By Michele Hanisee
So much for respecting the will of the voters.
The moment the final ballot count proved that voters had enacted Prop. 66 – the death penalty reform initiative – opponents rushed to court to block the initiative. Although the legal challenge is limited to just a few clauses of Prop. 66, the Supreme Court has just announced that implementation of all parts of the initiative will be stayed pending their review of the lawsuit.
Prop. 66 preserved the death penalty for the most heinous criminals by enacting critically needed reforms to the system. The ADDA and our public safety partners worked hard to promote it and secure its passage. At the same time they passed Prop. 66, voters rejected a competing initiative that would have eliminated the death penalty and allowed criminals who kill cops or rape and murder children to live out their lives in prison.
The opponents of Prop. 66 falsely claim that Prop. 66 would disrupt the courts, cost more money and limit the ability to appeal. In fact, it does the exact opposite. Among other things, it will require that a defendant who is sentenced to death be appointed a lawyer at the time of sentence, meaning the defendant’s appeal will be heard sooner. It will require appeals be heard within five years. And it will also allow the California Department of Corrections and Rehabilitation to reduce the cost of housing death-row inmates.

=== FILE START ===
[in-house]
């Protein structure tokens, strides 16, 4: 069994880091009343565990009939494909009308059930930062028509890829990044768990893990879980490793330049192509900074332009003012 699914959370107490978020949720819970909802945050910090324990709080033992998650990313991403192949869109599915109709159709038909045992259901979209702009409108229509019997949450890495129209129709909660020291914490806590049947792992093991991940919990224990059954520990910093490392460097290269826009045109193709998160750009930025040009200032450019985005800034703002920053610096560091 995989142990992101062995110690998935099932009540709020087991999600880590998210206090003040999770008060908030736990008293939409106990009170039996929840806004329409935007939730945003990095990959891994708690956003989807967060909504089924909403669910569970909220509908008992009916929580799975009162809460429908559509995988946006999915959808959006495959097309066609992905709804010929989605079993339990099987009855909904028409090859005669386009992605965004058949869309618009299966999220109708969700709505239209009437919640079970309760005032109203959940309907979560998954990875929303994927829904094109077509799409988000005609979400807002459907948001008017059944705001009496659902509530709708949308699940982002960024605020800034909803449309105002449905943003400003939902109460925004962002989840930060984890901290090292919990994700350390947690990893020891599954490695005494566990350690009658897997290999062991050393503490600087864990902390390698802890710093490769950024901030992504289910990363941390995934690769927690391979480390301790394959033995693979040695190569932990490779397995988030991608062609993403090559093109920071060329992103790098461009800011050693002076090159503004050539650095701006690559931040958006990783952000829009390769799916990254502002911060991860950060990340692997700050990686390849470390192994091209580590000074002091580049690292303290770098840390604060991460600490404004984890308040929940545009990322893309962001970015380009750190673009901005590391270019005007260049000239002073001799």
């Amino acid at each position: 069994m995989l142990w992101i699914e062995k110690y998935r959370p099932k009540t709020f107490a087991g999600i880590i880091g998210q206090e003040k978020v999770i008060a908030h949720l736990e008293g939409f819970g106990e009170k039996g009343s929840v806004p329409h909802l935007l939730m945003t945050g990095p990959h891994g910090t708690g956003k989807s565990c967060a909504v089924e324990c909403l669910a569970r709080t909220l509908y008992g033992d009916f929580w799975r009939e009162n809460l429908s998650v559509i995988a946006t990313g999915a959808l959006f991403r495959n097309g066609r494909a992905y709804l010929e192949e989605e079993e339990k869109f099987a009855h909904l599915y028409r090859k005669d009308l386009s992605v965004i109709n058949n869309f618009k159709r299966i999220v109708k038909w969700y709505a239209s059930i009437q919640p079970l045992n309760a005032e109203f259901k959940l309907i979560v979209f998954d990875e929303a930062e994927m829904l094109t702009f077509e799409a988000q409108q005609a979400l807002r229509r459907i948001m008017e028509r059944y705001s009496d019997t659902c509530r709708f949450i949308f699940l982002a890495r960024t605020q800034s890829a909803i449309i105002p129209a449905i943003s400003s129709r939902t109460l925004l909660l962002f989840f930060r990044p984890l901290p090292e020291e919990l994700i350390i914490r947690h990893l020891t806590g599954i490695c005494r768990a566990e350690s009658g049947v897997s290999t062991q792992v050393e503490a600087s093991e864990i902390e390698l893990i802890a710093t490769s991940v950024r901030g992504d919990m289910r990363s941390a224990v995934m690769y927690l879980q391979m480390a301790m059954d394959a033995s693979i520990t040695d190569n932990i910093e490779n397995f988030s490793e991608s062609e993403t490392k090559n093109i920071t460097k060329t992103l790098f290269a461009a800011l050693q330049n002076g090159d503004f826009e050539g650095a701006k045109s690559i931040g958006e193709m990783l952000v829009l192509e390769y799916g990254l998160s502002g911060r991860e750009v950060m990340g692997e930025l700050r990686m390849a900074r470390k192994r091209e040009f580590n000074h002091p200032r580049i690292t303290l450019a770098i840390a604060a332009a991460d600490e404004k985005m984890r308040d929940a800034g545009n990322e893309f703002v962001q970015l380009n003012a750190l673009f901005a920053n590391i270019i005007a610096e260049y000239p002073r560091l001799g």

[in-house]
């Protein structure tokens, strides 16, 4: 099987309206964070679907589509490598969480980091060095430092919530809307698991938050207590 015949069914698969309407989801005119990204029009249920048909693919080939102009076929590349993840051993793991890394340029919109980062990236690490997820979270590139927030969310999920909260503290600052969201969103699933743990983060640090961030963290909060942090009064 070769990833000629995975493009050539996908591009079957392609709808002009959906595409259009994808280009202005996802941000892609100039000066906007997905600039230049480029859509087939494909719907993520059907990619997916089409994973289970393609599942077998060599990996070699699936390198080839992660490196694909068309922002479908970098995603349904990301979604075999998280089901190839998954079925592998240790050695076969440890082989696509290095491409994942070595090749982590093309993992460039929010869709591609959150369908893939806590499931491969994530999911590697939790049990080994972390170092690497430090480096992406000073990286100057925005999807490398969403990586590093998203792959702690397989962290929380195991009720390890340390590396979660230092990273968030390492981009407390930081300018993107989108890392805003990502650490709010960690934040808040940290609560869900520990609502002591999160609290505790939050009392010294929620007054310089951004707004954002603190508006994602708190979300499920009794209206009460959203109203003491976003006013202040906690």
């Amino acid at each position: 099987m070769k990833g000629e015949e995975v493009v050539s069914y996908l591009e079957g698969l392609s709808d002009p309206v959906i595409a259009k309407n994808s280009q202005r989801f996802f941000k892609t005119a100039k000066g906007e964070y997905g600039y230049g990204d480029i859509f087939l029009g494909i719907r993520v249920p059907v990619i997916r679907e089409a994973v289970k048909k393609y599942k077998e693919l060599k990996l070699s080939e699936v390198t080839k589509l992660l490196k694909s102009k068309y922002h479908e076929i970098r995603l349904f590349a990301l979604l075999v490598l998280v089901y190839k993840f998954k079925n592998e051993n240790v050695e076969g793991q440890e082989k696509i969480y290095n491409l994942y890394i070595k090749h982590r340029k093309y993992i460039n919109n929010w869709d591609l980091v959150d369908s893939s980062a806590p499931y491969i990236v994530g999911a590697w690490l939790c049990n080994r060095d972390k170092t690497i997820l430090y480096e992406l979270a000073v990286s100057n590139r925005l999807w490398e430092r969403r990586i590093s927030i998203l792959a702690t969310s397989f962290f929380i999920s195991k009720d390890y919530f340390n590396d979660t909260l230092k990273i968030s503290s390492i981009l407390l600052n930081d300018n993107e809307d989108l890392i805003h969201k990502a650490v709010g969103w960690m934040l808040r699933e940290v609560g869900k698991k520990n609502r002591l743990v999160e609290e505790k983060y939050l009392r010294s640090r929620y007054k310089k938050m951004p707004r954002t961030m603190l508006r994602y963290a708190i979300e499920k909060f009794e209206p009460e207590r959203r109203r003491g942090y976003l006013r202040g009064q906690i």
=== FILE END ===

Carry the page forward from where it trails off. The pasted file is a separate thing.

Having failed to convince the voters, death penalty opponents have resorted to the courts to try to thwart the will of the voters. It is cruelly ironic that the opponents are using the same tactics they use in death penalty appeals – frivolous legal challenges in court – to prevent implementation of the initiative that would have reduced the number of frivolous legal challenges in court. The same opponents who claim in one breath that the reforms of Prop. 66 won’t work, also complain in their motion that “It will also make it more likely, and more immediate, for persons sentenced to death to face their executions.”
The basic concept of democracy seems most lost on those who claim to be fighting for due process. Death penalty opponents refuse to accept that the citizens of California voted not just to keep the death penalty but also to reform the appellate court system and ensure the death penalty is carried out in a timely manner.
The Supreme Court’s decision to issue a blanket stay without hearing from the proponents of Prop. 66 is disappointing, but it is, at this point, nothing more than a minor setback. Rest assured the ADDA will vigorously support the effort to defeat this frivolous lawsuit.
Michele Hanisee is President of the Association of Los Angeles Deputy District Attorneys, the collective bargaining agent representing nearly 1,000 Deputy District Attorneys who work for the County of Los Angeles.